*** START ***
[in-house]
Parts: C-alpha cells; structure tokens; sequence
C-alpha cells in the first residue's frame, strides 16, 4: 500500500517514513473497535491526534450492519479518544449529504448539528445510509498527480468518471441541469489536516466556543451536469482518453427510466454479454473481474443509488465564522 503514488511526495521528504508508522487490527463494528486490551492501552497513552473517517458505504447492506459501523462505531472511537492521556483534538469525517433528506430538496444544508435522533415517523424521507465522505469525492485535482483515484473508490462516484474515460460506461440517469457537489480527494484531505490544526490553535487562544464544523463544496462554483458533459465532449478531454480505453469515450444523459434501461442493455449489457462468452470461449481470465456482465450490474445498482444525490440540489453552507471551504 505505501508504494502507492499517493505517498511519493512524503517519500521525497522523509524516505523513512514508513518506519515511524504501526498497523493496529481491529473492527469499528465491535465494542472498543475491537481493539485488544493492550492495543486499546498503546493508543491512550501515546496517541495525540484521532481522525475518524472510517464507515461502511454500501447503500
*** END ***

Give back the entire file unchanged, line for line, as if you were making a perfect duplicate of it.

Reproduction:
[in-house]
Parts: C-alpha cells; structure tokens; sequence
C-alpha cells in the first residue's frame, strides 16, 4: 500500500517514513473497535491526534450492519479518544449529504448539528445510509498527480468518471441541469489536516466556543451536469482518453427510466454479454473481474443509488465564522 503514488511526495521528504508508522487490527463494528486490551492501552497513552473517517458505504447492506459501523462505531472511537492521556483534538469525517433528506430538496444544508435522533415517523424521507465522505469525492485535482483515484473508490462516484474515460460506461440517469457537489480527494484531505490544526490553535487562544464544523463544496462554483458533459465532449478531454480505453469515450444523459434501461442493455449489457462468452470461449481470465456482465450490474445498482444525490440540489453552507471551504 505505501508504494502507492499517493505517498511519493512524503517519500521525497522523509524516505523513512514508513518506519515511524504501526498497523493496529481491529473492527469499528465491535465494542472498543475491537481493539485488544493492550492495543486499546498503546493508543491512550501515546496517541495525540484521532481522525475518524472510517464507515461502511454500501447503500